If I really want to push for perfect prints, I use Photon file validator for island detection. After adding auto supports, I run the sliced file through Photon file validator to add further supports in Lychee. The software tells you exactly on what layer an island is detected. Just note that you’ll need Chitubox to export a sliced file in its proprietary format in order for Photon file validator to work. This might, however, have changed by now.
To track your printing experiences and to find your perfect settings, I highly recommend using the spreadsheet of your choice. I use Google drive.
Bottom layers and exposure
I always print 6 layers at 25 seconds each in the beginning to ensure a strong enough bond even for larger models.
I set lift speed at 1 mm/s and retract speed at 3mm/s. This is to make sure the print peels off very slowly from the FEP. A lift distance of 6mm makes sure that all the prints peel off entirely, especially prints in the center region of your print space. Though it reduces printing time, it minimizes failed prints to nearly 0.
Check your exposure settings using the aforementioned Cones of Calibration (or another file that you prefer). I use 2,6 seconds at 0,025mm layer thickness.
Before 3D printing your actual miniatures, I suggest you follow my next tips.
Enhance your resin
I always add about 10% of Siraya Tech Tenacious into my resin bottles. This gives your prints a little bit more elasticity.
One crucial factor I learned about with my first resin printer is temperature. Be it room temperature or resin temperature. Both had influenced the success rate of my prints. Now, I always put my resin bottle on the radiator several minutes (+-15) before pouring it into the vat. Warmed up resin tends to stick better to the built plate than cold one. At least that’s what I empirically concluded in my almighty spreadsheet.
I also try to keep room temperature at minimum 21-22 ° Celsius. Higher is better. Since I’m printing in my basement, I haven’t experienced temperatures above 25°C. But up to 25 degrees everything prints well.
Wait for 10 min before printing
Resin needs to be shaken well. I do it several times during my resin heating phase. When you pour it into the vat, it leaves bubbles/foam on the surface. What happens when you print right away is that your first layers might trap theses bubbles, thus reducing the overall surface stuck to the build plate. In the beginning I had some prints not sticking correctly on the plate or even detaching during the print process. The trick here is to simply wait approximately 10 minute for the bubbles/foam to dissolve before hitting “Print”.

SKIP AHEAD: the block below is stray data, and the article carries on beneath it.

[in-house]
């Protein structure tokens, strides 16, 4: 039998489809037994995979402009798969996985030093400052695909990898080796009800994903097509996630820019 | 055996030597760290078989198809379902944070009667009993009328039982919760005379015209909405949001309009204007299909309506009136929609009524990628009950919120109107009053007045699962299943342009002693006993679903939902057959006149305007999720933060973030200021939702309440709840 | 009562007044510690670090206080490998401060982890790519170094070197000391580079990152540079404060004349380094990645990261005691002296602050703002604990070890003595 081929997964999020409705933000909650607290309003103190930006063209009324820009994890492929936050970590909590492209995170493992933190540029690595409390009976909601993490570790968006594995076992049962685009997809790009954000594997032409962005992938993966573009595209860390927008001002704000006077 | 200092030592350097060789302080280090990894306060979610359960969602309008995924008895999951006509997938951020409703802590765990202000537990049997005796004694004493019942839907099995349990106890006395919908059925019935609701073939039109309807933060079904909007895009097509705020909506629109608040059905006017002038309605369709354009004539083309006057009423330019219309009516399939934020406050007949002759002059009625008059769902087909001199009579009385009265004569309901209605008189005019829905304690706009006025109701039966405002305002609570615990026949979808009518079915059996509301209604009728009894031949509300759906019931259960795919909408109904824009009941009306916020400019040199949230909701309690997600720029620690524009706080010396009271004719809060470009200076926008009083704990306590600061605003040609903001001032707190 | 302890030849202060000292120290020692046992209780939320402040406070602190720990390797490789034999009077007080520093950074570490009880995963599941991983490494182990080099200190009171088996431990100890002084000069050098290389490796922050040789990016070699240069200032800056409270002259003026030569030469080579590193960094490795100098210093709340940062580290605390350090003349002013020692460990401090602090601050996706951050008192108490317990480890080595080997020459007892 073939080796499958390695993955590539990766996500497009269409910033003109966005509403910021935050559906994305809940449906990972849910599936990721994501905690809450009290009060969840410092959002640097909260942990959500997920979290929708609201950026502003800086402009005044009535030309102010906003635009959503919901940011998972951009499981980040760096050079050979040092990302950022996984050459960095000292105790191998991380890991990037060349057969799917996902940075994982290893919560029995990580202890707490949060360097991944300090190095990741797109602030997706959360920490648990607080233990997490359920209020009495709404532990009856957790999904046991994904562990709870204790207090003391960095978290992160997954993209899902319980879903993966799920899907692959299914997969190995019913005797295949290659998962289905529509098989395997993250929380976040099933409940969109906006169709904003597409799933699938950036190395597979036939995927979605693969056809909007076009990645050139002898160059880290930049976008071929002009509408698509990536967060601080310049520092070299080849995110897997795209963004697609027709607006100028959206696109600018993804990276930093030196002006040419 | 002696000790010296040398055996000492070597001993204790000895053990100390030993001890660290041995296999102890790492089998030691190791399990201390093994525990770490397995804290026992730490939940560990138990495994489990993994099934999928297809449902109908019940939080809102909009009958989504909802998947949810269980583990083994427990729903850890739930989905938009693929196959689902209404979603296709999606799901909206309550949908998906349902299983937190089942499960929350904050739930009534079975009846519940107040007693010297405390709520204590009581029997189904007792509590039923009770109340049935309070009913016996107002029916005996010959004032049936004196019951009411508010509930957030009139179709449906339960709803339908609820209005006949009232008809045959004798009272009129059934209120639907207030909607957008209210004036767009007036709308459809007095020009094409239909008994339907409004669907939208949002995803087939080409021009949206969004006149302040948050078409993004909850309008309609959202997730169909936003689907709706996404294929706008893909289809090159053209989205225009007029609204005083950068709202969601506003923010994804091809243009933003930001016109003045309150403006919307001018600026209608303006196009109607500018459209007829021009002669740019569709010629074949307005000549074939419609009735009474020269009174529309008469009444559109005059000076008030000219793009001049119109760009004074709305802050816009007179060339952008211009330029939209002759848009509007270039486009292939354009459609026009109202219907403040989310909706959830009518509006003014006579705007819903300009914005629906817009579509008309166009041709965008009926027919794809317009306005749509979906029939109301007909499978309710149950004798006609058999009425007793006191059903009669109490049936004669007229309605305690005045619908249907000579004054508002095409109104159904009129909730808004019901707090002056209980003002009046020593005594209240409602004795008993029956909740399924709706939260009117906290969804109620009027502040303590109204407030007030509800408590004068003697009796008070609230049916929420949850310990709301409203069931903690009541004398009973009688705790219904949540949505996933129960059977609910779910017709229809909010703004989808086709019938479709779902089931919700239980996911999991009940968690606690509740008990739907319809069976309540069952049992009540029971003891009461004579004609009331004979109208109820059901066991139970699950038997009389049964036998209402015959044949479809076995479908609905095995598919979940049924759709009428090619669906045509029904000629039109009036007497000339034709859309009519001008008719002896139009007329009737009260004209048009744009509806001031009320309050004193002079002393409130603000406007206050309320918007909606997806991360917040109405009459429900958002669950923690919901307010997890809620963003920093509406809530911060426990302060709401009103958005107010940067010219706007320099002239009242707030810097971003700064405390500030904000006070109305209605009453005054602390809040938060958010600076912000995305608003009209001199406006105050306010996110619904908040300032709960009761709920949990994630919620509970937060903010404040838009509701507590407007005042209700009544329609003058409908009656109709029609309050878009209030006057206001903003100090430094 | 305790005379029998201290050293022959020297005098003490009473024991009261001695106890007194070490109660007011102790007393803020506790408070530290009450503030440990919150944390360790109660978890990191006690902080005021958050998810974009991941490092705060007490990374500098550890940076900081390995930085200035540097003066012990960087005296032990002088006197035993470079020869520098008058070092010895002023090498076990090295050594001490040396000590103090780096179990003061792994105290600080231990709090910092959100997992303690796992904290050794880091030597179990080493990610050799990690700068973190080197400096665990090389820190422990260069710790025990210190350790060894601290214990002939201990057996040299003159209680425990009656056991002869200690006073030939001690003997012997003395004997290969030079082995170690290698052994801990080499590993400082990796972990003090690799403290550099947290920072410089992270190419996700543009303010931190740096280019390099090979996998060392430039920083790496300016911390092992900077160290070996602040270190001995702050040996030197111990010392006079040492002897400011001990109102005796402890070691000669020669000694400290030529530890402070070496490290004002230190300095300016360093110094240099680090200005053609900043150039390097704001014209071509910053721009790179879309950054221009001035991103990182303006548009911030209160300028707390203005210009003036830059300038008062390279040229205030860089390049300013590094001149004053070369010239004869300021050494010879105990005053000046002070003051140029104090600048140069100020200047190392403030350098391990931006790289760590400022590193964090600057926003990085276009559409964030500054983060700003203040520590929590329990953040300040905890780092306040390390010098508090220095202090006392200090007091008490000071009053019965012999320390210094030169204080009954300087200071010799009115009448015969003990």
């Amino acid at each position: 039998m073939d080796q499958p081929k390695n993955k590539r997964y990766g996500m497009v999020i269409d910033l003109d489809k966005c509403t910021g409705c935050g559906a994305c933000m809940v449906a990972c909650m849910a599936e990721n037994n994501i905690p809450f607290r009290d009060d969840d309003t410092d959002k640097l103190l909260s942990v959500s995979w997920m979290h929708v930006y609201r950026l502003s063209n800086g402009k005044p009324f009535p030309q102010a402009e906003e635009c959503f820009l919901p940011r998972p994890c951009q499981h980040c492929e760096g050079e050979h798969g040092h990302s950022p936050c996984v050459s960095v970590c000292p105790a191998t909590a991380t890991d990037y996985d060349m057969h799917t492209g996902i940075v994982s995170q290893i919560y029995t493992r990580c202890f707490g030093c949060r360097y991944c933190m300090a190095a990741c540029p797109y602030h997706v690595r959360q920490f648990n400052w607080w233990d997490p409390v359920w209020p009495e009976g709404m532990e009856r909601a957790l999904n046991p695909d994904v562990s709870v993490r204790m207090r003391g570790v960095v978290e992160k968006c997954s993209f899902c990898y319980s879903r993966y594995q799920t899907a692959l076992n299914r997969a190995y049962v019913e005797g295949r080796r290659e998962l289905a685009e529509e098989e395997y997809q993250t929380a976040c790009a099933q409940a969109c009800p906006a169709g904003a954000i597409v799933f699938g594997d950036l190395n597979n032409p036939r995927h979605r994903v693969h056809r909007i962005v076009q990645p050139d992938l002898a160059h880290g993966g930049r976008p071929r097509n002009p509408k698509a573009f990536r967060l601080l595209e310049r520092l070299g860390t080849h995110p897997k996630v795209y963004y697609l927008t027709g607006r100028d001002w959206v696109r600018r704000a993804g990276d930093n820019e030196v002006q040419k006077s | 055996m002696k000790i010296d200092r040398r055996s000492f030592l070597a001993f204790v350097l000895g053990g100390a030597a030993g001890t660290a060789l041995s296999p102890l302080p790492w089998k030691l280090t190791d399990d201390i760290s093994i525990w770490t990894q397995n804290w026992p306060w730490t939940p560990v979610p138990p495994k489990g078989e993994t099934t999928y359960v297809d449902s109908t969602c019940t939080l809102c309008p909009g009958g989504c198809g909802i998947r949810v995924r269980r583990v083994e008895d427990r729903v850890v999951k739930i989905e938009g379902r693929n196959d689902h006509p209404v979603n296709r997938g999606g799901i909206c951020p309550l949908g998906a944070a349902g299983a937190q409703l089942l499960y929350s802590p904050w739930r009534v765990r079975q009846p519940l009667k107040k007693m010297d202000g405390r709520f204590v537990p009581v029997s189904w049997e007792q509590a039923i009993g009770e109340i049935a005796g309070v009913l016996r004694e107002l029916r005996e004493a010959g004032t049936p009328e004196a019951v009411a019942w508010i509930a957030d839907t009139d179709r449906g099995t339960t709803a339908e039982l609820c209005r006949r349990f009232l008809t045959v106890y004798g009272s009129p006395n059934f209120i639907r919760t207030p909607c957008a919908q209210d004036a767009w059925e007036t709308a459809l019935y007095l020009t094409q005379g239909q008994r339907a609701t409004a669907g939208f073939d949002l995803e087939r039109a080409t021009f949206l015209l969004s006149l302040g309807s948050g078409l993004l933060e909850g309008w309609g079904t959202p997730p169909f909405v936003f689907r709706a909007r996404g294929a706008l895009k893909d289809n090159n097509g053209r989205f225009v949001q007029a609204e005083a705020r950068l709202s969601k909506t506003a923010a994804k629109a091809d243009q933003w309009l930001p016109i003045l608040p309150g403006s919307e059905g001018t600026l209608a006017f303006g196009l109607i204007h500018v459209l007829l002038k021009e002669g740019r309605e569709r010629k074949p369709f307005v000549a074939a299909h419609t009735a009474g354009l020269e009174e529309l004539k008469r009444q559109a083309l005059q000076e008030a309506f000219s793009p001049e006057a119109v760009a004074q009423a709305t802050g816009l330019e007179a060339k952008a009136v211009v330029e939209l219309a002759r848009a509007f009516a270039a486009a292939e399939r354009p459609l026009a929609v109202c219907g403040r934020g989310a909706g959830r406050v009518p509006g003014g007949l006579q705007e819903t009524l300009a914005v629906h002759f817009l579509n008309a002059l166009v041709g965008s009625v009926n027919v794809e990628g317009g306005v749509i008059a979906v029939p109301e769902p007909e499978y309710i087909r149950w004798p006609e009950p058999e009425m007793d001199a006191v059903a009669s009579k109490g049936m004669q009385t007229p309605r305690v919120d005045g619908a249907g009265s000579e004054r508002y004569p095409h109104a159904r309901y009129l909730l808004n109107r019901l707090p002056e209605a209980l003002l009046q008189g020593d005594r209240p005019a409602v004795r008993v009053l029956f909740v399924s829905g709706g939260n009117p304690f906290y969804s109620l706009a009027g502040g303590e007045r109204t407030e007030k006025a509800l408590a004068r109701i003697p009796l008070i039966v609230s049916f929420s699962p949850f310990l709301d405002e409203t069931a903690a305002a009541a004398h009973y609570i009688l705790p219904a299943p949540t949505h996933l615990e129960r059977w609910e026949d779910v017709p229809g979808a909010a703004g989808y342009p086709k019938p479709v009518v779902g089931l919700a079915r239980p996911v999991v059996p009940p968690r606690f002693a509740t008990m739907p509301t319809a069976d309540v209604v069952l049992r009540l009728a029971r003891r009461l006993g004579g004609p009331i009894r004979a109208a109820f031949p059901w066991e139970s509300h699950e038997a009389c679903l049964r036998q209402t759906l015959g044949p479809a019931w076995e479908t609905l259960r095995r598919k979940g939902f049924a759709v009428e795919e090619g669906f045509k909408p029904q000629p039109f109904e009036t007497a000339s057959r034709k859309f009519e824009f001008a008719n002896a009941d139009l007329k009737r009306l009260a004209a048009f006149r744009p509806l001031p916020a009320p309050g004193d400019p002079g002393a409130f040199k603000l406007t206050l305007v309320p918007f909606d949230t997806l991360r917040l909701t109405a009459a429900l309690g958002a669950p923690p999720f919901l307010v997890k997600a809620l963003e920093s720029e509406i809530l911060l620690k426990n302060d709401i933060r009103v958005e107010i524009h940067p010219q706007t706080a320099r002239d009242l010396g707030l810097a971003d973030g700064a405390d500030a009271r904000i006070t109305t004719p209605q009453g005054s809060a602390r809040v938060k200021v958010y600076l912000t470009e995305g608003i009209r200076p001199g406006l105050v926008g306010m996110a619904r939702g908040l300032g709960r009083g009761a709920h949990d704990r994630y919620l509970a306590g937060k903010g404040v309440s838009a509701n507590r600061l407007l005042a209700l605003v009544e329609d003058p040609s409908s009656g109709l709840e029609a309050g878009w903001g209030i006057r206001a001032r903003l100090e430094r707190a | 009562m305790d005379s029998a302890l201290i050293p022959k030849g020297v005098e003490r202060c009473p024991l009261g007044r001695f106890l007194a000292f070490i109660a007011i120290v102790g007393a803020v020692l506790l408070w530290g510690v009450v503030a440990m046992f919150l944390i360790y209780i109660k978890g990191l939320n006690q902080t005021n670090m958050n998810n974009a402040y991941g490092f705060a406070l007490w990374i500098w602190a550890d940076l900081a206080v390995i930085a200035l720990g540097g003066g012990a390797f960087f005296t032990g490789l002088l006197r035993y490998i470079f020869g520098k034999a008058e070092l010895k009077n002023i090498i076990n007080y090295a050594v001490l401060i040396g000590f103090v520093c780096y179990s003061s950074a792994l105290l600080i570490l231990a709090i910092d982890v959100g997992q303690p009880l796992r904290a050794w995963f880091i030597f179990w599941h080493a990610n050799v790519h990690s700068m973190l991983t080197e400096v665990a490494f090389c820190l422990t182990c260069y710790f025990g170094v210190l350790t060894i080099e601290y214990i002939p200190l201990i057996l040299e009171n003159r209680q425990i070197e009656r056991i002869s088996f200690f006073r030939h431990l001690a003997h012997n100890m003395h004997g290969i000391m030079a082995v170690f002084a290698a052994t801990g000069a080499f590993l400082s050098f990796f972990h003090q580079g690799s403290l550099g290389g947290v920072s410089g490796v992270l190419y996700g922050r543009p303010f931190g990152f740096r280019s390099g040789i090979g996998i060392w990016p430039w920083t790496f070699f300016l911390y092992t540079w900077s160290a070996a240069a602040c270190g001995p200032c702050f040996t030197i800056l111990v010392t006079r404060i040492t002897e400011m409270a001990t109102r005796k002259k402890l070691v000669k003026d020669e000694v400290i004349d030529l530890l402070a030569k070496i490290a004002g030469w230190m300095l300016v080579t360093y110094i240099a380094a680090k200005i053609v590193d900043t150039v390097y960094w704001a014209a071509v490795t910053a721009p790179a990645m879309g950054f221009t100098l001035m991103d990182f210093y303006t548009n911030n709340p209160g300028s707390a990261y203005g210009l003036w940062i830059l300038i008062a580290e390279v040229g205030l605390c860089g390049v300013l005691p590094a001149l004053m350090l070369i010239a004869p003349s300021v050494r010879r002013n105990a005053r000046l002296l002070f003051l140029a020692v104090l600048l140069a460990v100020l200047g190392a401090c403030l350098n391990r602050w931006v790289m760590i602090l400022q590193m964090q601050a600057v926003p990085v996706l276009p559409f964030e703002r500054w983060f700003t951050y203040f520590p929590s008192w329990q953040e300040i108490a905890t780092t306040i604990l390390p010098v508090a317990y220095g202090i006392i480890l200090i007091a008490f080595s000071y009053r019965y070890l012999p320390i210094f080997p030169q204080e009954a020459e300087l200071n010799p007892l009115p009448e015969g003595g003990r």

I generally wash all my prints for 4 minutes in my wash and cure machine using bio ethanol.
After that thorough wash I let my prints soak in warm water for about 5 minutes. Adding a drop or two of dishwasher is not obligatory, but I feel it helps a bit of giving the prints a cleaner look afterwards. I’m not sure whether it’s “scientifically” proven … . This soaking process makes removing supports a breeze. Plus they leave less “scars” on the prints. I highly recommend this step.
Curing times depend on the model size. I apply about 1,5 to 2 minutes of curing time to a standard 28mm miniature. Smaller or larger models get more or less minutes. My time bracket is generally between 0,5 to 4 minutes.
Plan your printing sessions
In order to optimize your printing sessions, I suggest scheduling your prints, so that your prints are ready when you need them. That’s why I always let my printer run during nights and work hours, when I’m not home anyway. This way my print is ready in the morning or in the evening, depending when I need the print.
Have fun experimenting
Last, but not least, have fun printing. It’s got a learning curve for sure, but it’s so rewarding once you get your production setup right. I had more than 60% of failure with my 1st printer. But I continued testing and experimenting. Of course I had to deal with the occasional moment of frustration. A healthy dose of frustration helps you keeps you going though. Eventually I reduced my failure rate to under 3%. The best thing was, that I had fun on my 3D printing journey.
I hope you find these tips and tricks useful and enjoy 3D printing miniatures as much as I am.
Keep your (cured*) supports to build something interesting.
* I cure them for 30 seconds.